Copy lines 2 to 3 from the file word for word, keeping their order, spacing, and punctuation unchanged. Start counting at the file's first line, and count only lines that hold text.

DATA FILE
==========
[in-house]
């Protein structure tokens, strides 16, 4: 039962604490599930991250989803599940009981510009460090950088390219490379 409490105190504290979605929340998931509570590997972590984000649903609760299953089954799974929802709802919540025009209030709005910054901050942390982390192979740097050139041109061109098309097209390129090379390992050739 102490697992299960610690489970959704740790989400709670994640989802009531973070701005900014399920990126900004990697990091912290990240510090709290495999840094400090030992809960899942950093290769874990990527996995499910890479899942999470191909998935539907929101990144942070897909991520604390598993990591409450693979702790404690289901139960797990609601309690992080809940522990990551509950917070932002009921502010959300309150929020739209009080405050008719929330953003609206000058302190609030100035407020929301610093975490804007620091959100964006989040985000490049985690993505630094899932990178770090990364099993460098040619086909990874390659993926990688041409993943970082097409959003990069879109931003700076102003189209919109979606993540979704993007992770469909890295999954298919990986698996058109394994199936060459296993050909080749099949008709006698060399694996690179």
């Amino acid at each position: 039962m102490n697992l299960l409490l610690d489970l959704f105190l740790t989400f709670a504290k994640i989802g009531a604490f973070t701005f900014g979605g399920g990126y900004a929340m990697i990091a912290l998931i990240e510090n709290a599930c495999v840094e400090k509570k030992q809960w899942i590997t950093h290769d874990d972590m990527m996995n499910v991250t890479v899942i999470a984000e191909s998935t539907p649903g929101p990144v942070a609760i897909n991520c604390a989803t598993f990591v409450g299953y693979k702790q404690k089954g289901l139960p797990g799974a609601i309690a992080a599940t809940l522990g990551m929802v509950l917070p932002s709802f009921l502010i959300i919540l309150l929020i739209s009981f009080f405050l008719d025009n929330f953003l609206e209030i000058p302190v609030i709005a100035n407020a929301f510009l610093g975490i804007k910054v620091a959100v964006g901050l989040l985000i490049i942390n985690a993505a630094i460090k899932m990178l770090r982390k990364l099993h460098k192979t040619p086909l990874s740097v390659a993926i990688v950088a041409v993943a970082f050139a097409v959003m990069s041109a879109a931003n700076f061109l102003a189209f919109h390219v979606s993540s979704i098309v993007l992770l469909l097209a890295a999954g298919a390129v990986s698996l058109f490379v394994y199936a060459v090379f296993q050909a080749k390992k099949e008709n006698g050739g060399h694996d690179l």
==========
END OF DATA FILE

């Protein structure tokens, strides 16, 4: 039962604490599930991250989803599940009981510009460090950088390219490379 409490105190504290979605929340998931509570590997972590984000649903609760299953089954799974929802709802919540025009209030709005910054901050942390982390192979740097050139041109061109098309097209390129090379390992050739 102490697992299960610690489970959704740790989400709670994640989802009531973070701005900014399920990126900004990697990091912290990240510090709290495999840094400090030992809960899942950093290769874990990527996995499910890479899942999470191909998935539907929101990144942070897909991520604390598993990591409450693979702790404690289901139960797990609601309690992080809940522990990551509950917070932002009921502010959300309150929020739209009080405050008719929330953003609206000058302190609030100035407020929301610093975490804007620091959100964006989040985000490049985690993505630094899932990178770090990364099993460098040619086909990874390659993926990688041409993943970082097409959003990069879109931003700076102003189209919109979606993540979704993007992770469909890295999954298919990986698996058109394994199936060459296993050909080749099949008709006698060399694996690179």
């Amino acid at each position: 039962m102490n697992l299960l409490l610690d489970l959704f105190l740790t989400f709670a504290k994640i989802g009531a604490f973070t701005f900014g979605g399920g990126y900004a929340m990697i990091a912290l998931i990240e510090n709290a599930c495999v840094e400090k509570k030992q809960w899942i590997t950093h290769d874990d972590m990527m996995n499910v991250t890479v899942i999470a984000e191909s998935t539907p649903g929101p990144v942070a609760i897909n991520c604390a989803t598993f990591v409450g299953y693979k702790q404690k089954g289901l139960p797990g799974a609601i309690a992080a599940t809940l522990g990551m929802v509950l917070p932002s709802f009921l502010i959300i919540l309150l929020i739209s009981f009080f405050l008719d025009n929330f953003l609206e209030i000058p302190v609030i709005a100035n407020a929301f510009l610093g975490i804007k910054v620091a959100v964006g901050l989040l985000i490049i942390n985690a993505a630094i460090k899932m990178l770090r982390k990364l099993h460098k192979t040619p086909l990874s740097v390659a993926i990688v950088a041409v993943a970082f050139a097409v959003m990069s041109a879109a931003n700076f061109l102003a189209f919109h390219v979606s993540s979704i098309v993007l992770l469909l097209a890295a999954g298919a390129v990986s698996l058109f490379v394994y199936a060459v090379f296993q050909a080749k390992k099949e008709n006698g050739g060399h694996d690179l």